Regarding your;

    “Makia fell back on specious analogies, characterized one not terribly subtle caller’s questionable rhetoric as representative of “the Left,” and by implication of those who’ve had the temerity to hold him to account, and concluded by way of saying that, given the chance to do things differently, he would not do so.”

    “Temerity” speaks to your perception ( not mine). He was taking cover from the hammering. What you forget is that Makiya did not have to be there taking callers. Also what I heard was that he WOULD have done things differently.

    “a war criminal by any reasonable definition of the term, being awarded the Nobel Peace Prize,

    By all means-do hold Henry Kissinger, MacNamara and Paul Wolfowitz accountable. So do I. But again there are degrees of accountability which you don’t seem to acknowledge. It takes years for society as a whole to do that though I don’t recall any of the aforementioned escaping.

    I am in total agreement with your quote from Judt- besides the point here, but a good quote nevertheless. I believe that Makiya felt that violence would be necessary to liberate Iraq from decades of Saddam’s tight hold, decades of an increasing reign of terror where possibilities of overthrow from within were near impossible. Although I was against the war from the moment I heard it was being considered, I can understand this view. I can understand it and I exempt Makiya. Can you tell me that Bush and Cheney would NOT have gone to war if Makiya so advised?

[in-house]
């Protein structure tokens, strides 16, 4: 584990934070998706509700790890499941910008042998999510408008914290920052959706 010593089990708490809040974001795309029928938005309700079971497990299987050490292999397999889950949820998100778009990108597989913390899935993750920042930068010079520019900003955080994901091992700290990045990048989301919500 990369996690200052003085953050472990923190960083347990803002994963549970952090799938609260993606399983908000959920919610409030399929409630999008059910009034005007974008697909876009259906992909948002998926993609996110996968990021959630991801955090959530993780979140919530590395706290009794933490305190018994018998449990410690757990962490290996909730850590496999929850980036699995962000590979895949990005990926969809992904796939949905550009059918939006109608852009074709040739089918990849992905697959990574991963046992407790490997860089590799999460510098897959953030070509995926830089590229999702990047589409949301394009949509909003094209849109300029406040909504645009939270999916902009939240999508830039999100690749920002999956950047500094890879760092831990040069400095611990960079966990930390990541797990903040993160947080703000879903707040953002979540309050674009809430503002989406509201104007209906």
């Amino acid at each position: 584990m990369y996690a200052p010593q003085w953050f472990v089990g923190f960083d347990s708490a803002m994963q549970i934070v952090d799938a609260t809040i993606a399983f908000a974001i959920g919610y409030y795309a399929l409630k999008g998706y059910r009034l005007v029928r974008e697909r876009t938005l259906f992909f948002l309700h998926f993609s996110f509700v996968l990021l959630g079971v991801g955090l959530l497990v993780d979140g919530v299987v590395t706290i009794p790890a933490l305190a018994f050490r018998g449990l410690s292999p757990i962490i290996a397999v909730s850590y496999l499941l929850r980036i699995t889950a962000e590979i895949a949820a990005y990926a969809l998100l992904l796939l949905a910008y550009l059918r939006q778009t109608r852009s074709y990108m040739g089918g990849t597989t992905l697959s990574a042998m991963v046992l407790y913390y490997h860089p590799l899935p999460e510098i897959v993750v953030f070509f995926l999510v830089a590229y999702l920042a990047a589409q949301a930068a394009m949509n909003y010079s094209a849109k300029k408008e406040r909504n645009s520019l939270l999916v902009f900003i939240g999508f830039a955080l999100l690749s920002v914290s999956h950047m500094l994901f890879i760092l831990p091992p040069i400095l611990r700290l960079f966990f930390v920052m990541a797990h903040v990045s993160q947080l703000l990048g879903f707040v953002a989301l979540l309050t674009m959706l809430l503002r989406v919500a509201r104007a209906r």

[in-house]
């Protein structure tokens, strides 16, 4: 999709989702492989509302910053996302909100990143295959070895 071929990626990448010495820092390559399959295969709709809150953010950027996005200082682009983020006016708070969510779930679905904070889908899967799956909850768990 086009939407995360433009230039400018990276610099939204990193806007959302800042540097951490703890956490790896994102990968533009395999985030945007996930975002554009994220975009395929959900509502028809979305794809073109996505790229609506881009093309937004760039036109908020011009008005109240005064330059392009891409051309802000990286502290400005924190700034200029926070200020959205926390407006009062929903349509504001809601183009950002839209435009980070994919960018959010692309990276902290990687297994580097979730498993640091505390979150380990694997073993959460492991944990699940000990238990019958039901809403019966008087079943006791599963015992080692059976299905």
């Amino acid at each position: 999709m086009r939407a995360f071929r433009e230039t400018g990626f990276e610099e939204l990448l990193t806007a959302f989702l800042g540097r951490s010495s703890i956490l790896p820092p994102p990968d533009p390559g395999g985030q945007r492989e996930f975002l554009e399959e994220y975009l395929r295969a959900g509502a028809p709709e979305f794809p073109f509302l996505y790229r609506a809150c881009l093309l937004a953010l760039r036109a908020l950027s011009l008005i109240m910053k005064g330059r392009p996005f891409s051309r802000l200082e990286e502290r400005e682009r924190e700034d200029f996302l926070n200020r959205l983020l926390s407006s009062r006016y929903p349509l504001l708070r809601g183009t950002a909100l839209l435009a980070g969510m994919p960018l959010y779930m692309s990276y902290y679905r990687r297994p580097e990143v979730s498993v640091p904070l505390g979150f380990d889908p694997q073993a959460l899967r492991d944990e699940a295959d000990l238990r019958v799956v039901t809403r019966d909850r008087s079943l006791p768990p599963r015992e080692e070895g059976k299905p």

• Potter

    Hurley–P.S. Also regarding my “been there done that”, I felt that I crucified Makiya myself in 2005 when he was on ROS, in the comments thread. You can read it. Makiya left the studio, Chris says, quite upset. I felt that as an “Iraqi-American” by being for this intervention he was behaving more as an Iraqi than an American. So I felt it was a betrayal of sorts or a split within him where he had to choose the one over the other and this was his chance to see change in his lifetime. It may have been selfish in that sense I don’t know. Certainly I cannot believe he wanted war to gain a wife as the wikipedia mentions. That’s cruel to suggest even in jest about a man so occupied by morality and justice ( whatever you may think). I don’t think he was thinking whether this would be in our ( the US’s) best interests because his emotions seemed to be with the terrorized Iraqi people. And that is how he was used by this immoral administration.

  • frederic.fournier

    While I really enjoyed the “they got it right” series, I have a huge problem with one idea that has been repeated by many of the guests: deterrence.

    Back in the cold war, there were 2 nuclear powers basically, the US & the USSR with their respective allies. Nukes had to be delivered accross the world by strategic bomber or ballistic missile. If you chose to open nuclear hostilities there was no hiding it.

    But how does deterrence work if tomorrow a nuclear bomb explodes in New York City harbor or in Tel Aviv, with no missile and no bomber, no smoking gun and no one claiming responsibility? Who can we nuke back when we have no idea who’s nuking us?